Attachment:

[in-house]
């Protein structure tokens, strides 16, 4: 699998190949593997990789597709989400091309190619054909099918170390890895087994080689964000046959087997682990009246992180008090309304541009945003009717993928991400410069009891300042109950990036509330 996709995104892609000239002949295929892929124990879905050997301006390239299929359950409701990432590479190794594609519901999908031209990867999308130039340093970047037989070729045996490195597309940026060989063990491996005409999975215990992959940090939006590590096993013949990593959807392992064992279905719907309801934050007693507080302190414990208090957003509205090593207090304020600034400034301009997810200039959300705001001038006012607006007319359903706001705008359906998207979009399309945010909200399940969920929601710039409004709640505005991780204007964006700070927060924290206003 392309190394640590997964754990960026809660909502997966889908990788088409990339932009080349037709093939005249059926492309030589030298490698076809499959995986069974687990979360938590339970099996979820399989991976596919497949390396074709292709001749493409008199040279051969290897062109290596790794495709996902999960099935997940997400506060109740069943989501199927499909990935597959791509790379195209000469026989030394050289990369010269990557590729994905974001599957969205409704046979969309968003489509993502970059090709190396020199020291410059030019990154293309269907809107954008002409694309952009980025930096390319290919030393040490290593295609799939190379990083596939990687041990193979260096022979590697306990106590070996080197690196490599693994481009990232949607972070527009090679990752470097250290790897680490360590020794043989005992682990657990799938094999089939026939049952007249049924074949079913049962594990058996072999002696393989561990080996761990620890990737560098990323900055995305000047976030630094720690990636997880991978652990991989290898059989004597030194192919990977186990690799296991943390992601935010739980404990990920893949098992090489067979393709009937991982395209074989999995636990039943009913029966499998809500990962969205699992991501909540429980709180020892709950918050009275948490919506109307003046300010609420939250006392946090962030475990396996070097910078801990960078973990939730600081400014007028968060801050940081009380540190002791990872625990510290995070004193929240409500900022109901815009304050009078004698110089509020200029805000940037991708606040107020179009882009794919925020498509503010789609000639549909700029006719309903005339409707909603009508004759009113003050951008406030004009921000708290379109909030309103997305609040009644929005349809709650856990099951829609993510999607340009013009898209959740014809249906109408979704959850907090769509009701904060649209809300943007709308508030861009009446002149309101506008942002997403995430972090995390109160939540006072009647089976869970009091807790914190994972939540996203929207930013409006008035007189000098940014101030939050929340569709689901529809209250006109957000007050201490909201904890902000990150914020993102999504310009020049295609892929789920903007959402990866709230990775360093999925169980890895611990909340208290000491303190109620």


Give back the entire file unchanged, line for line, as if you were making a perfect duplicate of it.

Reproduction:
[in-house]
């Protein structure tokens, strides 16, 4: 699998190949593997990789597709989400091309190619054909099918170390890895087994080689964000046959087997682990009246992180008090309304541009945003009717993928991400410069009891300042109950990036509330 996709995104892609000239002949295929892929124990879905050997301006390239299929359950409701990432590479190794594609519901999908031209990867999308130039340093970047037989070729045996490195597309940026060989063990491996005409999975215990992959940090939006590590096993013949990593959807392992064992279905719907309801934050007693507080302190414990208090957003509205090593207090304020600034400034301009997810200039959300705001001038006012607006007319359903706001705008359906998207979009399309945010909200399940969920929601710039409004709640505005991780204007964006700070927060924290206003 392309190394640590997964754990960026809660909502997966889908990788088409990339932009080349037709093939005249059926492309030589030298490698076809499959995986069974687990979360938590339970099996979820399989991976596919497949390396074709292709001749493409008199040279051969290897062109290596790794495709996902999960099935997940997400506060109740069943989501199927499909990935597959791509790379195209000469026989030394050289990369010269990557590729994905974001599957969205409704046979969309968003489509993502970059090709190396020199020291410059030019990154293309269907809107954008002409694309952009980025930096390319290919030393040490290593295609799939190379990083596939990687041990193979260096022979590697306990106590070996080197690196490599693994481009990232949607972070527009090679990752470097250290790897680490360590020794043989005992682990657990799938094999089939026939049952007249049924074949079913049962594990058996072999002696393989561990080996761990620890990737560098990323900055995305000047976030630094720690990636997880991978652990991989290898059989004597030194192919990977186990690799296991943390992601935010739980404990990920893949098992090489067979393709009937991982395209074989999995636990039943009913029966499998809500990962969205699992991501909540429980709180020892709950918050009275948490919506109307003046300010609420939250006392946090962030475990396996070097910078801990960078973990939730600081400014007028968060801050940081009380540190002791990872625990510290995070004193929240409500900022109901815009304050009078004698110089509020200029805000940037991708606040107020179009882009794919925020498509503010789609000639549909700029006719309903005339409707909603009508004759009113003050951008406030004009921000708290379109909030309103997305609040009644929005349809709650856990099951829609993510999607340009013009898209959740014809249906109408979704959850907090769509009701904060649209809300943007709308508030861009009446002149309101506008942002997403995430972090995390109160939540006072009647089976869970009091807790914190994972939540996203929207930013409006008035007189000098940014101030939050929340569709689901529809209250006109957000007050201490909201904890902000990150914020993102999504310009020049295609892929789920903007959402990866709230990775360093999925169980890895611990909340208290000491303190109620």